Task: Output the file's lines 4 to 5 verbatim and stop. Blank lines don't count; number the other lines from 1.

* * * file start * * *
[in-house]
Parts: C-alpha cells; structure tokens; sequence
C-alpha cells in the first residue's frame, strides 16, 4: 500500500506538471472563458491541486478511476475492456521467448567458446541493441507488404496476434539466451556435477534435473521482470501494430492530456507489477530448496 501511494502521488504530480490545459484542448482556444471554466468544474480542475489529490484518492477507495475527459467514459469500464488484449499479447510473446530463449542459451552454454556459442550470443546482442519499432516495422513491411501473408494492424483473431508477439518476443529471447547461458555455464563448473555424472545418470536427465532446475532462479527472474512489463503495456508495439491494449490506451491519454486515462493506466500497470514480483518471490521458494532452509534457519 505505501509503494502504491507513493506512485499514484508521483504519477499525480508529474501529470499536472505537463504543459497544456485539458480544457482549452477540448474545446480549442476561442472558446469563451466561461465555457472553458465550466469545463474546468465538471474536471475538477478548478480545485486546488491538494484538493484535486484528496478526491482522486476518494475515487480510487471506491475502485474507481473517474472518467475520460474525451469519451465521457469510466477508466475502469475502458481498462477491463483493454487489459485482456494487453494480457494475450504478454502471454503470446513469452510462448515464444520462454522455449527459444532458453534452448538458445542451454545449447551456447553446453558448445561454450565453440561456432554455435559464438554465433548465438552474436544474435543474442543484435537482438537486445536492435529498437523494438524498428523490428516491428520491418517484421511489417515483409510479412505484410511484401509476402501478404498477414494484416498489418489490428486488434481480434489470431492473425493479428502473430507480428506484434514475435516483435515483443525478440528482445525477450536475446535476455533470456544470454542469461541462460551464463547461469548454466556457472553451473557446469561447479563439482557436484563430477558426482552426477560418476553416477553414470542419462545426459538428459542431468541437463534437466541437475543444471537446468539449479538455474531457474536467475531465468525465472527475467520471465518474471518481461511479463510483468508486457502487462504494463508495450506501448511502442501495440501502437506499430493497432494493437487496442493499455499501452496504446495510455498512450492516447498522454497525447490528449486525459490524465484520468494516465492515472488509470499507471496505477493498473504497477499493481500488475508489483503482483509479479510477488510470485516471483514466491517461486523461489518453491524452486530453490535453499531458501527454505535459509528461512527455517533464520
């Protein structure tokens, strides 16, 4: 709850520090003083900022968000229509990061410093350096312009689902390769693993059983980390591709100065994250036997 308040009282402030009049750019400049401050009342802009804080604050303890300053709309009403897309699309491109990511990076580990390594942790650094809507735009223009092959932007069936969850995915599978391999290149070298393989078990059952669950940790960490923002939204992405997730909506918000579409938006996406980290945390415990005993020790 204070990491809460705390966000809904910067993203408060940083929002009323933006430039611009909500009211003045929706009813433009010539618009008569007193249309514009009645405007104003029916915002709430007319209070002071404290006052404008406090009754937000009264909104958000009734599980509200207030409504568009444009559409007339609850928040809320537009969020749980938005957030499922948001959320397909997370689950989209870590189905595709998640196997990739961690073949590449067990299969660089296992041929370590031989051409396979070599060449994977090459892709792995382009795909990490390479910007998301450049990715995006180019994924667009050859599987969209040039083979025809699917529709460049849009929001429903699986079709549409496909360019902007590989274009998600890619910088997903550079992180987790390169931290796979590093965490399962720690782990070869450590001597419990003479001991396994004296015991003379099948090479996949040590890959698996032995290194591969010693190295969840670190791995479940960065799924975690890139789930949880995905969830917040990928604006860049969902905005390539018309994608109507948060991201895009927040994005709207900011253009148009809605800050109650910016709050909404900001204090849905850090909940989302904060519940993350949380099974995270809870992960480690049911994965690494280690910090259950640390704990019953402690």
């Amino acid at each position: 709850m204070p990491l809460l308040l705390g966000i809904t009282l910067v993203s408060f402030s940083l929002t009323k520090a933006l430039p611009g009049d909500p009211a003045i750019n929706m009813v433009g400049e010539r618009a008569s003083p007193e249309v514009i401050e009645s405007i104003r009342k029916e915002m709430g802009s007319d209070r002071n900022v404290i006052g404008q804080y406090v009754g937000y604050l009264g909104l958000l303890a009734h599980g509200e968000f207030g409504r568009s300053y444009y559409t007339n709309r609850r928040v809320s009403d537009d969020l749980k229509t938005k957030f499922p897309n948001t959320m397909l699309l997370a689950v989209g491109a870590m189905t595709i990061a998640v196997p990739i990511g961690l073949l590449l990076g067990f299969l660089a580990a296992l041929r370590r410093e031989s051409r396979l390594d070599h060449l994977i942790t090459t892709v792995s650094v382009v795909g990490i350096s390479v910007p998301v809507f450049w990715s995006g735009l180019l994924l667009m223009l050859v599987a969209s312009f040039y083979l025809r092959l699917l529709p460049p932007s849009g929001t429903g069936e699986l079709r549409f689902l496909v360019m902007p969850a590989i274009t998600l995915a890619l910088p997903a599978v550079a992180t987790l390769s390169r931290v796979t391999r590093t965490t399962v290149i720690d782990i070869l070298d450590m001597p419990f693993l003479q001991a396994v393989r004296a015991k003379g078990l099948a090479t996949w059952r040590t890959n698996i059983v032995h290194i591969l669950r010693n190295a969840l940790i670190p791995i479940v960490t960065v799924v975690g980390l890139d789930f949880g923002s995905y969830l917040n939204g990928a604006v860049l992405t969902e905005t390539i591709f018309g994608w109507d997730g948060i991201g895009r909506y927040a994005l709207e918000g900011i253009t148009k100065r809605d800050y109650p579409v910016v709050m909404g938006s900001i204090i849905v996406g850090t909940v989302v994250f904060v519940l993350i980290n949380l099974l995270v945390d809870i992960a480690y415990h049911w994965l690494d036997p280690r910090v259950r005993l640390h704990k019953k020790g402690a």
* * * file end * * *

């Protein structure tokens, strides 16, 4: 709850520090003083900022968000229509990061410093350096312009689902390769693993059983980390591709100065994250036997 308040009282402030009049750019400049401050009342802009804080604050303890300053709309009403897309699309491109990511990076580990390594942790650094809507735009223009092959932007069936969850995915599978391999290149070298393989078990059952669950940790960490923002939204992405997730909506918000579409938006996406980290945390415990005993020790 204070990491809460705390966000809904910067993203408060940083929002009323933006430039611009909500009211003045929706009813433009010539618009008569007193249309514009009645405007104003029916915002709430007319209070002071404290006052404008406090009754937000009264909104958000009734599980509200207030409504568009444009559409007339609850928040809320537009969020749980938005957030499922948001959320397909997370689950989209870590189905595709998640196997990739961690073949590449067990299969660089296992041929370590031989051409396979070599060449994977090459892709792995382009795909990490390479910007998301450049990715995006180019994924667009050859599987969209040039083979025809699917529709460049849009929001429903699986079709549409496909360019902007590989274009998600890619910088997903550079992180987790390169931290796979590093965490399962720690782990070869450590001597419990003479001991396994004296015991003379099948090479996949040590890959698996032995290194591969010693190295969840670190791995479940960065799924975690890139789930949880995905969830917040990928604006860049969902905005390539018309994608109507948060991201895009927040994005709207900011253009148009809605800050109650910016709050909404900001204090849905850090909940989302904060519940993350949380099974995270809870992960480690049911994965690494280690910090259950640390704990019953402690």
């Amino acid at each position: 709850m204070p990491l809460l308040l705390g966000i809904t009282l910067v993203s408060f402030s940083l929002t009323k520090a933006l430039p611009g009049d909500p009211a003045i750019n929706m009813v433009g400049e010539r618009a008569s003083p007193e249309v514009i401050e009645s405007i104003r009342k029916e915002m709430g802009s007319d209070r002071n900022v404290i006052g404008q804080y406090v009754g937000y604050l009264g909104l958000l303890a009734h599980g509200e968000f207030g409504r568009s300053y444009y559409t007339n709309r609850r928040v809320s009403d537009d969020l749980k229509t938005k957030f499922p897309n948001t959320m397909l699309l997370a689950v989209g491109a870590m189905t595709i990061a998640v196997p990739i990511g961690l073949l590449l990076g067990f299969l660089a580990a296992l041929r370590r410093e031989s051409r396979l390594d070599h060449l994977i942790t090459t892709v792995s650094v382009v795909g990490i350096s390479v910007p998301v809507f450049w990715s995006g735009l180019l994924l667009m223009l050859v599987a969209s312009f040039y083979l025809r092959l699917l529709p460049p932007s849009g929001t429903g069936e699986l079709r549409f689902l496909v360019m902007p969850a590989i274009t998600l995915a890619l910088p997903a599978v550079a992180t987790l390769s390169r931290v796979t391999r590093t965490t399962v290149i720690d782990i070869l070298d450590m001597p419990f693993l003479q001991a396994v393989r004296a015991k003379g078990l099948a090479t996949w059952r040590t890959n698996i059983v032995h290194i591969l669950r010693n190295a969840l940790i670190p791995i479940v960490t960065v799924v975690g980390l890139d789930f949880g923002s995905y969830l917040n939204g990928a604006v860049l992405t969902e905005t390539i591709f018309g994608w109507d997730g948060i991201g895009r909506y927040a994005l709207e918000g900011i253009t148009k100065r809605d800050y109650p579409v910016v709050m909404g938006s900001i204090i849905v996406g850090t909940v989302v994250f904060v519940l993350i980290n949380l099974l995270v945390d809870i992960a480690y415990h049911w994965l690494d036997p280690r910090v259950r005993l640390h704990k019953k020790g402690a």